Outdoors With Craig Robbins
For recreational boaters, being on the water for the weekend, especially a holiday one like this past one, makes driving down Fairmount Avenue like Christmas every day. Waterways are jammed, launch ramps are mayhem and getting home after the fireworks end can feel like a the mall parking lot on Christmas eve, except there are no breakdown lanes.
Take care of the little things now. With July 4 making it a long weekend for most, more boaters are expected to make it a long weekend. This likely means more use and wear and tear on the boat. Some boats may have been recently launched and simply are not up to snuff yet. Regardless, now is the time to address the things that still need fixing, with extra attention paid to the electrical (battery, charging system, navigation lights) and the fuel system (fuel lines, fresh gas). With boat trailers, check tires for wear, bearings for grease and ensure all lights work.
Each year after the fireworks shows end and boaters head home, traffic on lakes such as Chautauqua are very busy. Having spent many a Fourth of July watching fireworks on Chautauqua Lake, I know first hand the boat traffic is at an all time high.
Most folks keep their lights on, as you are supposed to while at anchor or floating during the evening hours. That means often times the batteries on your boat will run down.
Don’t run down the battery playing music all day and be careful to avoid anchor-line entanglements. On the way home, post extra lookouts, don’t take shortcuts and be patient at the launch ramp. Powerboats need to watch their wakes.
With nightfall, the chance of accidents increases, so it’s a good idea to have everyone in life jackets. If you’re concerned about getting on-the-water or roadside assistance for a broken-down boat trailer or tow vehicle, check out www.BoatUS.com/towing.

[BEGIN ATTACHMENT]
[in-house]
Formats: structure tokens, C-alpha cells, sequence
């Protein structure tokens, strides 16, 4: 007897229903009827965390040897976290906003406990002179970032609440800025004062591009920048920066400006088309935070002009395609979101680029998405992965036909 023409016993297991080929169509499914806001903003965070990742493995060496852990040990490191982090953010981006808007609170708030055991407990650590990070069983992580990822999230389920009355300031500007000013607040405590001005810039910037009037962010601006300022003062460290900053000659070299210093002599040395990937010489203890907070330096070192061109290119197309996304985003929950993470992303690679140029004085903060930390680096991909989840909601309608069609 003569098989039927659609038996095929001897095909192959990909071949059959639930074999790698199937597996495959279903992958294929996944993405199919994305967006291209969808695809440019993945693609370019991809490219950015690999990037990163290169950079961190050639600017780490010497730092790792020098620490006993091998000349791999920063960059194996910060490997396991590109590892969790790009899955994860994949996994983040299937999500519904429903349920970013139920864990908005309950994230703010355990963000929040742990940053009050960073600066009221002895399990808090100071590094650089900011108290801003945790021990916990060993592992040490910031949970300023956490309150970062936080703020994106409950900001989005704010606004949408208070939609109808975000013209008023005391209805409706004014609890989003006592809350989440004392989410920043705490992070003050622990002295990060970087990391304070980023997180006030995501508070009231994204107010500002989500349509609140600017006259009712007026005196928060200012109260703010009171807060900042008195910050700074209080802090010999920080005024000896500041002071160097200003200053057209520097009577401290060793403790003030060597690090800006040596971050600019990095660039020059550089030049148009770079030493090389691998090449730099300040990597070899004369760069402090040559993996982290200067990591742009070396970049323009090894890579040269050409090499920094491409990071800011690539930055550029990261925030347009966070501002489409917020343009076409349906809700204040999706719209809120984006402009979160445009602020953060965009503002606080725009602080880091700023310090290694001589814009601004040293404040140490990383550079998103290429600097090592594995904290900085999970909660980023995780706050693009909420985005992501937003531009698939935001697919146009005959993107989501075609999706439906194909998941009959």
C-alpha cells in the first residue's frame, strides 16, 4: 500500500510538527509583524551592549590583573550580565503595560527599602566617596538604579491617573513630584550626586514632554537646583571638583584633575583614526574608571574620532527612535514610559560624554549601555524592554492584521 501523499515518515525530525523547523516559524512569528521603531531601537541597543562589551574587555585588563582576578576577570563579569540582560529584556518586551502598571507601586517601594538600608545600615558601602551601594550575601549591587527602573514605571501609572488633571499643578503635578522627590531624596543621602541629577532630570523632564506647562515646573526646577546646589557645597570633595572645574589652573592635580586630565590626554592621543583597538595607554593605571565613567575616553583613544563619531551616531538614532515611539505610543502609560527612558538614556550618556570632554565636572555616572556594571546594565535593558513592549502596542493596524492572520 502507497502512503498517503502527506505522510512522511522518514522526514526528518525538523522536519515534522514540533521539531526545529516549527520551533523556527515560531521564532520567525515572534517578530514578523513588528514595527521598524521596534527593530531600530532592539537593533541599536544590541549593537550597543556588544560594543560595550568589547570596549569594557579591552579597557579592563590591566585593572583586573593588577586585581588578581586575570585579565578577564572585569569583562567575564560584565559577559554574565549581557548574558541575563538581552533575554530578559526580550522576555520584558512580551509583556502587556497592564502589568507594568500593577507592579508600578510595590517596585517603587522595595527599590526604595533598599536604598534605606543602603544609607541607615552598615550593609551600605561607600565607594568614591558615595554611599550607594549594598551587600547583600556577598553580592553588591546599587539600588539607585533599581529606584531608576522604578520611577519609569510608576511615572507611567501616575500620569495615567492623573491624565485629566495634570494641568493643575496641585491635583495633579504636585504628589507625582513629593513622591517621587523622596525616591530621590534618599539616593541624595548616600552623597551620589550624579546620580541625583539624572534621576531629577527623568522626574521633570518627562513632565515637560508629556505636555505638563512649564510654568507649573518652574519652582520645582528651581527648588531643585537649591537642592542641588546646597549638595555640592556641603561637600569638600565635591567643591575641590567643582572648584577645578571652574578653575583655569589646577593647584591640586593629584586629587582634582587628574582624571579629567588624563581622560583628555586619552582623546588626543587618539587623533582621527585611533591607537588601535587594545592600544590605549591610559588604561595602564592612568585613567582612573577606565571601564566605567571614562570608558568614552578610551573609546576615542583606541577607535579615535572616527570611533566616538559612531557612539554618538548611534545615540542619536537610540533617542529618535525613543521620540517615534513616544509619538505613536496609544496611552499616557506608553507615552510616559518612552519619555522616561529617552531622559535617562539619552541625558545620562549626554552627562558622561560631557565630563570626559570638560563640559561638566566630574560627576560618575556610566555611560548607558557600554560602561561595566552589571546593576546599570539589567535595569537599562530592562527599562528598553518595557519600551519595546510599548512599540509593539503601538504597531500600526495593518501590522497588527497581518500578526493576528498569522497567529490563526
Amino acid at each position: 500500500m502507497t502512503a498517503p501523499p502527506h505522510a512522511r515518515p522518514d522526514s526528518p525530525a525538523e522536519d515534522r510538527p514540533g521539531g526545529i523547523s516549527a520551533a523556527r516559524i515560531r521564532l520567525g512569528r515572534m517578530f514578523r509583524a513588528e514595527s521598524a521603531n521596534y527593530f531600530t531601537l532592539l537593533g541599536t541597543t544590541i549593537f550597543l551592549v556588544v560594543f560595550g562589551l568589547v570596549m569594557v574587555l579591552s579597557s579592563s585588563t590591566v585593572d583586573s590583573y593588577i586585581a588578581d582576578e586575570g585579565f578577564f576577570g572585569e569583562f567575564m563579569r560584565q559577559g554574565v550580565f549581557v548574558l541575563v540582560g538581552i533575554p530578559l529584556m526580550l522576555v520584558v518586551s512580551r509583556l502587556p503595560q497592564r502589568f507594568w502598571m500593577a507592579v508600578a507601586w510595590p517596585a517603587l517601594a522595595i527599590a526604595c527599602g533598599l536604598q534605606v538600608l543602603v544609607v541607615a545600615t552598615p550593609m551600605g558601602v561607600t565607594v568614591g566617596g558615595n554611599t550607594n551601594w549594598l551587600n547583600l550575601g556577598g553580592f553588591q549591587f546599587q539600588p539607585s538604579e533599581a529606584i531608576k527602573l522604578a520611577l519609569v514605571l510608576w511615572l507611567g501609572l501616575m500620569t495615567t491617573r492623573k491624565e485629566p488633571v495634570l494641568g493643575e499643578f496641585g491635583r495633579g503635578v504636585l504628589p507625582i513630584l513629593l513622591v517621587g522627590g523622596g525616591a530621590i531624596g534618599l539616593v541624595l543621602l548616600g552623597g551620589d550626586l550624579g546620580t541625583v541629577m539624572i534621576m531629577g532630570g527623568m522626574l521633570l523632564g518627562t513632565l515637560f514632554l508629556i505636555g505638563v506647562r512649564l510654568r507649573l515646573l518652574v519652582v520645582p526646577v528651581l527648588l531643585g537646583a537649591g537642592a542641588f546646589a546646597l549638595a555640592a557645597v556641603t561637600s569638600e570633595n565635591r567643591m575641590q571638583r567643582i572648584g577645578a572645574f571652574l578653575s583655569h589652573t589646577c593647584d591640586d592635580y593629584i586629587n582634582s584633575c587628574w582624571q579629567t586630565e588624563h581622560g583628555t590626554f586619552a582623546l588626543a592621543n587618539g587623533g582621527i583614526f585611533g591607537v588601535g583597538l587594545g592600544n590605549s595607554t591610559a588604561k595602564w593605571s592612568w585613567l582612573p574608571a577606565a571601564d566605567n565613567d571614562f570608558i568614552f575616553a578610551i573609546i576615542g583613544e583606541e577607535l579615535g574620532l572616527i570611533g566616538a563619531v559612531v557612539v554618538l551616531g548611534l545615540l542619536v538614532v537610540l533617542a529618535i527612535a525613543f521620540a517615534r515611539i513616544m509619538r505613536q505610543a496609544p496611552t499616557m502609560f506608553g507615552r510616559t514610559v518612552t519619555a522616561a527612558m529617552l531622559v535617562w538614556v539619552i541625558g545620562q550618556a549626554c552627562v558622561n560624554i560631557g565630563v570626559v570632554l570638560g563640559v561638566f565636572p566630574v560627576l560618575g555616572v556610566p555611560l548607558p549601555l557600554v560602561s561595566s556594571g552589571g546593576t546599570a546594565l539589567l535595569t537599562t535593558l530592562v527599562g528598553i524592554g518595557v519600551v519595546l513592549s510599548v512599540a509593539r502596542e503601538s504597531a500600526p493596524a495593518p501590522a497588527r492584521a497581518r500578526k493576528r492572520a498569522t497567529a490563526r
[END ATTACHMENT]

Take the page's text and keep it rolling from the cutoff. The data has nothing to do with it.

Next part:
There are many folks who enjoy watching the action from the lake. For years, I have taken the family on the lake for this annual rite of summer. It was always an interesting trip. For the kids it was a lot of fun, but for the boater it can be, and generally is, a nightmare. For boaters who only boat a few times, too many adult beverages to just plain not thinking can make a planned good time not so much.
Whether it’s a holiday or just a weekend outing, being prepared and thinking ahead is the responsibility of all boaters. Each time I head out on the lake I know that the folks in my boat are my responsibility and their safe return to land safe and sound is the most important thing. All boaters must understand this basic rule and know that there are rules of the water much like there are for driving a vehicle.
When heading to the water your boating guests are likely to be children, but some vessels won’t have the right-sized life jacket aboard. It’s not only a law, but all youth need to have a properly fitted life jacket on. Also, smaller boats are prone to overloading. Leaving just a precious few inches of freeboard will prevent wakes and waves from coming aboard.
Extra guests also likely means a good party. Just be sure alcohol doesn’t become a safety issue. Waiting to drink until you safely get back home ensures everyone will have a good time.